Ilium by Dan Simmons
Avon/Eos Galley: ISBN 0380978938 PubDate: 07/01/03
Review by Edward Carmien
592 pgs. List price $26
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photo courtesy of Dan Simmons
Interview with the author: Dan Simmons (with Ernest Lilley)
This is a book impossible to not like, and hard to not love. Dan Simmons, who first thumped the world of SF upside the head with Hyperion more than ten years ago (has it been so long?) is banging away again with Ilium. Who else would dare stick his fingers so deep into The Iliad you won’t ever think of that classic in quite the same way again? Who else would appropriate Shakespeare’s The Tempest so adroitly that the strangeness of doing so passes in but a page or two, leaving the reader with a deep sense of rightness about the symbols being put into play?
Is it space opera? Is it philosophical SF? Is it philosophical space opera? I’ll put the end of my review here: fans of the SF romp, of the kind of story that knows no bounds, of characters who shrink at no impossibility must read Ilium. It is that simple.
Readers who proceed past this point, beware. Much of the charm of this novel comes from the thigh-slapping bark of a laugh it provokes when it reveals certain surprises. Some of these surprises can’t be avoided in any significant review. If you want the most out of Ilium, I refer you to the end of my review, above. Stop now.
For those of you still reading, you have my sympathy.
In the classical vein, Ilium opens with an acknowledgement of its narrator, a “scholic” named Hockenberry, “poor dead Thomas Hockenberry, Hockenbush to his friends.” Yes, dead. Alive again (or perhaps never dead, who can say?) to serve the strange interests of—brace yourselves—Greek Gods. Zeus, Hera, Athena, Aphrodite, various Muses, thousands in all.
And what does scholic Hockenberry do for his employers? He watches and records a war, a little affair outside a town called Troy (or is it Ilium?) defended by guys like Hector, besieged by sundry heroes of yore such as Achilles and Odysseus. He has decidedly unGodlike toys to help him with this task, and so the mystery begins—is this really the Trojan war of history? Are these gods really Gods?
Simmons postpones lengthy thought on such questions by posing a whole new set of wonders, a future age of high-tech wonder populated by humans who live in endless luxury and who have forgotten many things about the technology that supports them, not least of which is the ability to read. Humans of this age flit about the globe effortlessly, “faxing” from place to place in the blink of an eye. Here, too, are individuals of heroic cast, one who has taught himself the art of reading through decades of effort, another who is, literally, a wandering Jew, a secretive survivor of some earlier age when some half-described disaster overtook the Earth.
If perchance a reader of Ilium imagines he or she has a grasp of the matters at hand, Simmons leaps again, this time to the Jovian moon of Europa where a biological/machine entity has been summoned to a gathering of similar beings, morovecs, who discuss a mission to Mars, where odd things have been happening during recent centuries.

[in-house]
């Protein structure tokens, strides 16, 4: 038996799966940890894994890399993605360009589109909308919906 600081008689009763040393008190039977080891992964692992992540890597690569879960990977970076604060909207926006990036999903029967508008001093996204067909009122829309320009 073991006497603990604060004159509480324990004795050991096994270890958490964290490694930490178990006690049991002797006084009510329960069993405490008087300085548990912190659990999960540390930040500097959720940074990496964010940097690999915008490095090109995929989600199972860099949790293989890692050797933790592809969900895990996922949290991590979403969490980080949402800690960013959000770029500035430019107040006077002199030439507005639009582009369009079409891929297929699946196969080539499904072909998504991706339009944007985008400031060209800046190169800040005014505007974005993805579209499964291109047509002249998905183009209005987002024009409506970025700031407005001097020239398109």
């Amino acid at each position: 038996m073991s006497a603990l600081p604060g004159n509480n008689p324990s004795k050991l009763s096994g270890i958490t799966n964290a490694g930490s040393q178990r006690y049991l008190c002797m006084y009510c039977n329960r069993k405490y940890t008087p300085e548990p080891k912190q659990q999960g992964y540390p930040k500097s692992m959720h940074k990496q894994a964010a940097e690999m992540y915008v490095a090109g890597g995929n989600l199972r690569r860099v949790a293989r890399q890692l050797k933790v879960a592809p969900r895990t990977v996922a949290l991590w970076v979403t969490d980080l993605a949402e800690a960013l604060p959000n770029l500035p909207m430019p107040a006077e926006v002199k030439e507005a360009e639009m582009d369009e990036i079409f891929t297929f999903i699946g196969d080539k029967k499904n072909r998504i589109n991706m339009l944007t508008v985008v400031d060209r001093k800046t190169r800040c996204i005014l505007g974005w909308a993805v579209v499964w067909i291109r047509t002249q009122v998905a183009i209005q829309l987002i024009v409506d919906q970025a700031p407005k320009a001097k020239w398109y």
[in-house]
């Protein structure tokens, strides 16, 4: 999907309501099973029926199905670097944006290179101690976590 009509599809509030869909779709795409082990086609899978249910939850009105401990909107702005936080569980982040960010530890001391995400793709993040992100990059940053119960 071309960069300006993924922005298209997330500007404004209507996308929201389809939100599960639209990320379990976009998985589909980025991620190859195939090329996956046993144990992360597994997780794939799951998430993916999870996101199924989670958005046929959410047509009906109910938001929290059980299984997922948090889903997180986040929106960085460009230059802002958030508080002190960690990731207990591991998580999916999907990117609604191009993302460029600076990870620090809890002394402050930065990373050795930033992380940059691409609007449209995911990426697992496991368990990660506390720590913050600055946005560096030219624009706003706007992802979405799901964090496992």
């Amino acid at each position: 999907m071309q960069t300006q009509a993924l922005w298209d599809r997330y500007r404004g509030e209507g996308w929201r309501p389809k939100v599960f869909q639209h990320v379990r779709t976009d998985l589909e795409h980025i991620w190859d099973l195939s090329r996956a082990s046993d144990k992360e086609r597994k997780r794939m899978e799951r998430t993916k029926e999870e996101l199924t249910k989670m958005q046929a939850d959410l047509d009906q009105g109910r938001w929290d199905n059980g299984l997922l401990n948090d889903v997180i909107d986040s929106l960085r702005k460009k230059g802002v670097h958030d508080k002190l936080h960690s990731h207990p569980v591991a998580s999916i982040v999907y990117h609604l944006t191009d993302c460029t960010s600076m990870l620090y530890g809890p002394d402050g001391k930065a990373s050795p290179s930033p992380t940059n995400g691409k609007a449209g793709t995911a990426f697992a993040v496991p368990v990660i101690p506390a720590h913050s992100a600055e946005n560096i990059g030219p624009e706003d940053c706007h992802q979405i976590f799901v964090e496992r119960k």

These four venues are populated with people who move through a complicated dance of a plot, always teasing the reader forward for a step before unlinking arms so that another element of the plot can capture the reader for another step. That Simmons is able to keep this dance moving is remarkable; that the dance so complex is compelling and demanding of the reader seems impossible—but it is true. Open this book late at night at your peril.
In any endeavor so grand, so huge, so dramatic, every reader will find a few false notes. I appreciated the morovec’s hobby—studying Shakespeare’s sonnets—and I was tremendously amused to see Helen Vendler’s name used (if you feel you should understand the sonnets but don’t, look up Vendler’s book on the subject). I found a reference to the horror movie The Fly to be hopelessly cute and out of place. The future humans are scorned as “Eloi” by the wandering Jew character—the reference is appropriate, as these people have forgotten many useful things about technology they carry in their own bodies—yet this character makes many other comments that seem jarring and out of place.
These are minor notes, however, and did not materially interfere with my enjoyment. For every frown brought on by things like The Fly there were a hundred Laugh Out Loud moments. What would you do if, having decided to fight the Gods, you could take the form of Paris and visit the famed Helen of Troy’s bedchamber? Hockenbberry is as human as any of us.
“But wait,” I hear some readers wail, “do you mean to say the women of the story are but soft creatures placed amidst the pages for the pleasure of men?” Hardly. Simmons carries on his tradition of strong female characters here. The women of Troy in particular take a leading—and startling—role in the story. Do not take them for granted.
Ilium progresses to a finale so vast it makes one wonder what Simmons could have in mind for the sequel, Olympos. There are hints that one has not met all the players in the drama come the end of this book, and Simmons’ appropriation of Prospero from The Tempest should provide a sense of unease if nothing else.